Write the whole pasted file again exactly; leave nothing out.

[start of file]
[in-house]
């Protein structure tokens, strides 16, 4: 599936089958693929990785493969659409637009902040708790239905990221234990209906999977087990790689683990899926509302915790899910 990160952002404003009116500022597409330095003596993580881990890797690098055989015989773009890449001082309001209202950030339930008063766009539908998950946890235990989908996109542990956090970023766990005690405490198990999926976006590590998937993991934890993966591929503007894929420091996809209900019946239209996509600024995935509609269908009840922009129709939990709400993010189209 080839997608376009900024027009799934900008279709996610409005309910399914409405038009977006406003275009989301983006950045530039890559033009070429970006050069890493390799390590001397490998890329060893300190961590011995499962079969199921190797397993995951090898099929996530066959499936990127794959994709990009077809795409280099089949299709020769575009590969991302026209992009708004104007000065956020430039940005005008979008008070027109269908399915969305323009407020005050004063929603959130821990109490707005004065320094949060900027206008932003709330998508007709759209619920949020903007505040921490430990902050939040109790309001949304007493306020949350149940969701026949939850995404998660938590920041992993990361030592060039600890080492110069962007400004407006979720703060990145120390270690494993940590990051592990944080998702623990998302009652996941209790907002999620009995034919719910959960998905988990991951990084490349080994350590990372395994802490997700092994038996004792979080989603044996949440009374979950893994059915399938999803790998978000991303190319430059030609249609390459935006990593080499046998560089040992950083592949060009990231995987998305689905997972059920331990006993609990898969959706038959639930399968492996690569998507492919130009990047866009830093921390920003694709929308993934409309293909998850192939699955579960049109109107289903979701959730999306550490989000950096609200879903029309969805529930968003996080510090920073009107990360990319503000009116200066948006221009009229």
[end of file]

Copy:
[in-house]
């Protein structure tokens, strides 16, 4: 599936089958693929990785493969659409637009902040708790239905990221234990209906999977087990790689683990899926509302915790899910 990160952002404003009116500022597409330095003596993580881990890797690098055989015989773009890449001082309001209202950030339930008063766009539908998950946890235990989908996109542990956090970023766990005690405490198990999926976006590590998937993991934890993966591929503007894929420091996809209900019946239209996509600024995935509609269908009840922009129709939990709400993010189209 080839997608376009900024027009799934900008279709996610409005309910399914409405038009977006406003275009989301983006950045530039890559033009070429970006050069890493390799390590001397490998890329060893300190961590011995499962079969199921190797397993995951090898099929996530066959499936990127794959994709990009077809795409280099089949299709020769575009590969991302026209992009708004104007000065956020430039940005005008979008008070027109269908399915969305323009407020005050004063929603959130821990109490707005004065320094949060900027206008932003709330998508007709759209619920949020903007505040921490430990902050939040109790309001949304007493306020949350149940969701026949939850995404998660938590920041992993990361030592060039600890080492110069962007400004407006979720703060990145120390270690494993940590990051592990944080998702623990998302009652996941209790907002999620009995034919719910959960998905988990991951990084490349080994350590990372395994802490997700092994038996004792979080989603044996949440009374979950893994059915399938999803790998978000991303190319430059030609249609390459935006990593080499046998560089040992950083592949060009990231995987998305689905997972059920331990006993609990898969959706038959639930399968492996690569998507492919130009990047866009830093921390920003694709929308993934409309293909998850192939699955579960049109109107289903979701959730999306550490989000950096609200879903029309969805529930968003996080510090920073009107990360990319503000009116200066948006221009009229």